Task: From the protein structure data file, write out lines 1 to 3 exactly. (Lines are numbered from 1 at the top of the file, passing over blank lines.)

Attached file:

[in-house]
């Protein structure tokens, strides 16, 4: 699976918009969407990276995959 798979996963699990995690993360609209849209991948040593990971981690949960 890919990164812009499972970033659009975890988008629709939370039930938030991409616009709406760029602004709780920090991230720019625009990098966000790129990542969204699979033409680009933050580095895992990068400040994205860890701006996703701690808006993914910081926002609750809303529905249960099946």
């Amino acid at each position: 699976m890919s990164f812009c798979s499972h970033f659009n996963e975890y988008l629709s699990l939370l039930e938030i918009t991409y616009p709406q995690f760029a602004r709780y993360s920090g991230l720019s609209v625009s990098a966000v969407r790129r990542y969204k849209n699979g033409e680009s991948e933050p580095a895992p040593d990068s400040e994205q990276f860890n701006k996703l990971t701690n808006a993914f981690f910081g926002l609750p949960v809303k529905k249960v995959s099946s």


[in-house]
């Protein structure tokens, strides 16, 4: 699976918009969407990276995959 798979996963699990995690993360609209849209991948040593990971981690949960 890919990164812009499972970033659009975890988008629709939370039930938030991409616009709406760029602004709780920090991230720019625009990098966000790129990542969204699979033409680009933050580095895992990068400040994205860890701006996703701690808006993914910081926002609750809303529905249960099946």
């Amino acid at each position: 699976m890919s990164f812009c798979s499972h970033f659009n996963e975890y988008l629709s699990l939370l039930e938030i918009t991409y616009p709406q995690f760029a602004r709780y993360s920090g991230l720019s609209v625009s990098a966000v969407r790129r990542y969204k849209n699979g033409e680009s991948e933050p580095a895992p040593d990068s400040e994205q990276f860890n701006k996703l990971t701690n808006a993914f981690f910081g926002l609750p949960v809303k529905k249960v995959s099946s």